Every teacher can be outstanding but it takes a huge amount of belief and hard graft says David Diddau
If Ofsted Chief Sir Michael Wilshaw was lurking in the corner of your classroom how would you feel? Our blogger is convinced every teacher can be an outstanding teacher if they believe in themselves and put in the work. Photograph: Andrew Fox
Is there such a thing as the perfect lesson or the perfect teacher? Well, no, probably not. At least, not that I'm aware of. There is no silver bullet that can turn us into amazing teachers overnight; being outstanding is not, I think, a matter of charismatic delivery. It's about hard work and effort. It's about thorough planning based on sound assessment for learning. And it's about consistently being there and having high expectations of and belief in the kids in front of you.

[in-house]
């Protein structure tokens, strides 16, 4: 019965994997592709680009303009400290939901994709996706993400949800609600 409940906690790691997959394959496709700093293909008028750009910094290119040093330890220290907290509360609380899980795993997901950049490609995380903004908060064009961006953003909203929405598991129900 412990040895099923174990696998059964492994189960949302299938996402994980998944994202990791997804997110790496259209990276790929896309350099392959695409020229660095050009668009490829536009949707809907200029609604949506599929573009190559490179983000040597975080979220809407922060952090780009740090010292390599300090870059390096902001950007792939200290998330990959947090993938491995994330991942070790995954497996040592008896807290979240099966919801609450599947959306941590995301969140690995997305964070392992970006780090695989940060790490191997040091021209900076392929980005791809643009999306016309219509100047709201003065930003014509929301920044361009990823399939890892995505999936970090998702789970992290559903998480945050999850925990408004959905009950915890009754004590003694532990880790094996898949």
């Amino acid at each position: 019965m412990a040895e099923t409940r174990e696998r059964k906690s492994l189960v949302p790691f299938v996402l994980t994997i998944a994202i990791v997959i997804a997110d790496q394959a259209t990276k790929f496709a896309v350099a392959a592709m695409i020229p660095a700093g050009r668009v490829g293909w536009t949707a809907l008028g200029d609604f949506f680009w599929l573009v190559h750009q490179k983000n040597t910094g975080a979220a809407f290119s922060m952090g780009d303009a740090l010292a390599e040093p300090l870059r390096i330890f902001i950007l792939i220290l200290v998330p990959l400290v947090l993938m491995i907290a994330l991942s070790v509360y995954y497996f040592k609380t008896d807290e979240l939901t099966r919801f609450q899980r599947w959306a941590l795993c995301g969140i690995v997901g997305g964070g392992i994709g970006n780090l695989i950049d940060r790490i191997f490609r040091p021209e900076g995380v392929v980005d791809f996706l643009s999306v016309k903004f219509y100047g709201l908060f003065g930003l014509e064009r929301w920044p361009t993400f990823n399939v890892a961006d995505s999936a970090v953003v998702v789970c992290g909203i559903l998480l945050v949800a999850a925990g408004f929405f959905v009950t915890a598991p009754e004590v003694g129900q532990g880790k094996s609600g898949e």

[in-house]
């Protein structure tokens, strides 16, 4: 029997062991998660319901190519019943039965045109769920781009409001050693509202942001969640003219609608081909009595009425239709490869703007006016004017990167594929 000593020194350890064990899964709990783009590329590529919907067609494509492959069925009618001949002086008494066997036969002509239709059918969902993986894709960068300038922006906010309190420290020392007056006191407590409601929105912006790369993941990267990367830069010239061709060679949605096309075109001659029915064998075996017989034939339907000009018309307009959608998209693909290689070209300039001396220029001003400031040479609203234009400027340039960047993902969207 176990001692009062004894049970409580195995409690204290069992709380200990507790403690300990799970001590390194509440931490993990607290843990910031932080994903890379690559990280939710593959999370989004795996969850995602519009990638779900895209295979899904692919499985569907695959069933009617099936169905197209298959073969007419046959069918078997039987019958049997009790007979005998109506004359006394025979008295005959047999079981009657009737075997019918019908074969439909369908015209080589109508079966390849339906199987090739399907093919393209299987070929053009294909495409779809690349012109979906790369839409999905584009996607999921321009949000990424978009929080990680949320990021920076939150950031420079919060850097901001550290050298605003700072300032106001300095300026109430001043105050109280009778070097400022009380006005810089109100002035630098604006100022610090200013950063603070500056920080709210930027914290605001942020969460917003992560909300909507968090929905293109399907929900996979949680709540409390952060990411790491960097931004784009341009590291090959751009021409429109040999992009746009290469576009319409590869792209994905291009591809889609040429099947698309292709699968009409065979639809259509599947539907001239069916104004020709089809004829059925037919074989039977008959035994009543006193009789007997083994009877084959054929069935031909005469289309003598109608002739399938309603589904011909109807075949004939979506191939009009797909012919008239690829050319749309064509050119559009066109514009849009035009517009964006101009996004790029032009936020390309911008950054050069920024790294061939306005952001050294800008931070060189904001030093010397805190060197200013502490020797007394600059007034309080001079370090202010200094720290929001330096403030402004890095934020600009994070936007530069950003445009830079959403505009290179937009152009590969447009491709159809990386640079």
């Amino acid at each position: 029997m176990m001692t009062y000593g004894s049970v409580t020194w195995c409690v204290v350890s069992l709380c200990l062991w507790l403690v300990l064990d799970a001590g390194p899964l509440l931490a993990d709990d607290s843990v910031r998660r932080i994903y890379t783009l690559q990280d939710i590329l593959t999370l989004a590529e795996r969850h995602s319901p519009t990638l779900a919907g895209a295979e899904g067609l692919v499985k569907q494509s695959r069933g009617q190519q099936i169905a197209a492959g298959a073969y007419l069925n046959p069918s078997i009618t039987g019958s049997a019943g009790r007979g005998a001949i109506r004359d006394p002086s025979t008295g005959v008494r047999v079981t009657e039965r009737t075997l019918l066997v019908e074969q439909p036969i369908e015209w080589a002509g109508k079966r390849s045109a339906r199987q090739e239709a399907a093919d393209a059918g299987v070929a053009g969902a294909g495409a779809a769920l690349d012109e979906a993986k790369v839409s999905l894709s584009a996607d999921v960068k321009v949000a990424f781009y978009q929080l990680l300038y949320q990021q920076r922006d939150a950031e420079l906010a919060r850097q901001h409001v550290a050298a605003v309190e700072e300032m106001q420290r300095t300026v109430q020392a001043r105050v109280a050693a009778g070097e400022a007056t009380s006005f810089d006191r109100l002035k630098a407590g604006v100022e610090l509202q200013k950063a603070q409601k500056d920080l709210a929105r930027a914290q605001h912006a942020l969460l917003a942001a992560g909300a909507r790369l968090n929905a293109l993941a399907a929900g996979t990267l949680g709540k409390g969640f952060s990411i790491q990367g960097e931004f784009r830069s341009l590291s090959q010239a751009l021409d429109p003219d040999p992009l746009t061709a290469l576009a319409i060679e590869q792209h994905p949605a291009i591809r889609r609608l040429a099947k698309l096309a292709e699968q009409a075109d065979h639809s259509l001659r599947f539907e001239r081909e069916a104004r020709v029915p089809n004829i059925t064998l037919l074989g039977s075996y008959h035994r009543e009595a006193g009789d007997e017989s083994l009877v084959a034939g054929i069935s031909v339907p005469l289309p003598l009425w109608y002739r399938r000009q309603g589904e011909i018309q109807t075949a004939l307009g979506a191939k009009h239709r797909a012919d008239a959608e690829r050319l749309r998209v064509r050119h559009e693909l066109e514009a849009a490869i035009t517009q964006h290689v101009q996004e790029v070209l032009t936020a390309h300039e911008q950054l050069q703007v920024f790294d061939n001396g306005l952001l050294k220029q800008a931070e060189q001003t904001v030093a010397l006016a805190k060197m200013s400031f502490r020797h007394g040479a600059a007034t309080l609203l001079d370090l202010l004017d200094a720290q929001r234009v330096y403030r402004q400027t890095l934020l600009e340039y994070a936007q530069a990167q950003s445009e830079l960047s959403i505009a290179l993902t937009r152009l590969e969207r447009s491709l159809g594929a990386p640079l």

I consider myself to be a good teacher who is capable of delivering an outstanding lesson with a fair trailing wind and if I've had a good night's sleep.
Like me, you've probably taught some shoddy lessons along the way of which you were immediately and rightly ashamed. The temptation is to nail these horrors into lead-lined coffins and bury them in twisted graveyards of memory. But there's gold in them thar hills.